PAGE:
love 'em they're everywhere.

Go into a bakery and guess
see gold boards everywhere.

I came in one day and I said, well,
everybody, we're going zero landfill.

Guess where these gold boards go? The
landfill, ding, ding, ding, ding, ding.

We have a winner. They go in the
landfill, guess what? We're gonna do,

everybody we're gonna not use gold boards.

Once we find a solution that
works, ding, ding, ding, ding. Yes,

we have a winner.

So that was a very concrete example
where we very quickly had to

identify a solution that
was not sustainable,

that was accepted throughout
the entire industry,

and then work to find a solution
that would meet our needs,

still meet our customer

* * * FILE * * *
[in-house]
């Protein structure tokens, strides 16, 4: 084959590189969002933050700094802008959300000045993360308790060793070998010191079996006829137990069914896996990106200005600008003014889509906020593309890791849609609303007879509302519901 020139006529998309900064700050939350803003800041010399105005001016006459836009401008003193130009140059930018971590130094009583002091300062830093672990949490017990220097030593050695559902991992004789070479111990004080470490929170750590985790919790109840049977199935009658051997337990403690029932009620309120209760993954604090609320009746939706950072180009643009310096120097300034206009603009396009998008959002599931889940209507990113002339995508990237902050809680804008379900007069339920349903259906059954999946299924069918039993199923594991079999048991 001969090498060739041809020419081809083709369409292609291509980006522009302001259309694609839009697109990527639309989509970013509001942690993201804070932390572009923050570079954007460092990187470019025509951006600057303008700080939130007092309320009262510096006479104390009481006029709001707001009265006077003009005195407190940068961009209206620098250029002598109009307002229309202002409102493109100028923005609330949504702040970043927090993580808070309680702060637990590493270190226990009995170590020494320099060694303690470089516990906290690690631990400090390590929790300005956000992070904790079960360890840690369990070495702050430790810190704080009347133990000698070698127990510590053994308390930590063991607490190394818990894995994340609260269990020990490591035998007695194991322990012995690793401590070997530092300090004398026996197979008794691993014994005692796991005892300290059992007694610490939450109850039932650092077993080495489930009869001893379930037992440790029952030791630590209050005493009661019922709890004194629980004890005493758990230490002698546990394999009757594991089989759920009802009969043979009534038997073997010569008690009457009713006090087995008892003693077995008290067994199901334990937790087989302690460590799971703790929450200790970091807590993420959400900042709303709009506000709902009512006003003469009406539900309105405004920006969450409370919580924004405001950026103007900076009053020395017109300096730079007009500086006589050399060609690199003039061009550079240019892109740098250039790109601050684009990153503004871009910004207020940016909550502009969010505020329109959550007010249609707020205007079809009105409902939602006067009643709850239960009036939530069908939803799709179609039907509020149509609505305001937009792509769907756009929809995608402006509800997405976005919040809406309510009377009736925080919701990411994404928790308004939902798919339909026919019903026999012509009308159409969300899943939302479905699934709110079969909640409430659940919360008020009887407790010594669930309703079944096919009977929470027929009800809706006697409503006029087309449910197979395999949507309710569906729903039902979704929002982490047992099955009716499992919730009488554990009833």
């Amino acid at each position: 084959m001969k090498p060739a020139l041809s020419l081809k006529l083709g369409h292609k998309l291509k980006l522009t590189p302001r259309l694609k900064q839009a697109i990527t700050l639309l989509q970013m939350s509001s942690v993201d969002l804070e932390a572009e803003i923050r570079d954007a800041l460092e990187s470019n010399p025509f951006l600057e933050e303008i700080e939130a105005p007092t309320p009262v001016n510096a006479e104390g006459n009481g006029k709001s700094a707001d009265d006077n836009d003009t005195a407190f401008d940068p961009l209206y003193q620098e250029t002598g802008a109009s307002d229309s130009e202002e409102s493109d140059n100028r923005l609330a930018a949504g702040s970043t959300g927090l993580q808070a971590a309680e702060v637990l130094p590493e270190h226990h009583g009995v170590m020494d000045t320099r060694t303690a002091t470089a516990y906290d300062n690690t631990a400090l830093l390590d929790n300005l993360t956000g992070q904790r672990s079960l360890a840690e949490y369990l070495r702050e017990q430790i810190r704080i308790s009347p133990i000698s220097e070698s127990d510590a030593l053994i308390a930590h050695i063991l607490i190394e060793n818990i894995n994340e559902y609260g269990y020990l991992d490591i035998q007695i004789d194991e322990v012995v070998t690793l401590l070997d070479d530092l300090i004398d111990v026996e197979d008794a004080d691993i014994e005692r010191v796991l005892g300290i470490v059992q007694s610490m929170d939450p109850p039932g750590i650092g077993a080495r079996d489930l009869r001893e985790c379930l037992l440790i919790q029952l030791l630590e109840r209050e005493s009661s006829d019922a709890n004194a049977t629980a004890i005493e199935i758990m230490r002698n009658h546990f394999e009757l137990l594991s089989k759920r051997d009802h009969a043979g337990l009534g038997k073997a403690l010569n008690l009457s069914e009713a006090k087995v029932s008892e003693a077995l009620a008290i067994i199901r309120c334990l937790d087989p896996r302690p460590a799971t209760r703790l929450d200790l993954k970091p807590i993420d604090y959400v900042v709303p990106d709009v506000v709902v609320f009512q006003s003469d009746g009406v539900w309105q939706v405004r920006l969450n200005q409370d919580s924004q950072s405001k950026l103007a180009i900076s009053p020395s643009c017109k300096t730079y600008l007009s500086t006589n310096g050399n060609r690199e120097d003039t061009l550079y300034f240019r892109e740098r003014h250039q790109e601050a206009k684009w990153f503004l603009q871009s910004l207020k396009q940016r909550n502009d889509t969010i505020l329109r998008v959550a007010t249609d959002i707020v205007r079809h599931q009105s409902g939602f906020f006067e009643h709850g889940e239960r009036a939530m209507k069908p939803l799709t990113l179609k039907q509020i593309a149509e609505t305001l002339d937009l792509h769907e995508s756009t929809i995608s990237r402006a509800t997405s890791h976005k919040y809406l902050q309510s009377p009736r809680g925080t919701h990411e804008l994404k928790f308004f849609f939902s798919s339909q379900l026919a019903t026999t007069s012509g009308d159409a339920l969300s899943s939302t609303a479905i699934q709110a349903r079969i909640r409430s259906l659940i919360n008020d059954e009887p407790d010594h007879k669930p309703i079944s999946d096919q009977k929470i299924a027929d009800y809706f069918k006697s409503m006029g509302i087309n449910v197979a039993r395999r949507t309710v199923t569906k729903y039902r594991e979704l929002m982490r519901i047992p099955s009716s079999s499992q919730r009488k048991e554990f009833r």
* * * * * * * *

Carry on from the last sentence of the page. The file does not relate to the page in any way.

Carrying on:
expectations while being able to

be a sustainable solution
that in the long run.

And if we wanna talk from a financial
standpoint, actually save us money.

And that we hit on it earlier is something
that we have found from going through

this process is that if we manage it well,

we can actually have cost savings

in the kitchens being more
sustainable. In this specific example,

we went to mainly reusable boards

and we found a local
vendor who could make them.

And then when they need to be disposed
of which is really once they break,

because they're washable, they're
reusable. Once they break,

they can still be put through
an up cycling process.

Now, when we're going and bringing
something externally to our building,

we found solutions through
compostable materials.

And that's another key factor.

Sometimes you actually have to find
multiple solutions to replace the same

conventional product in a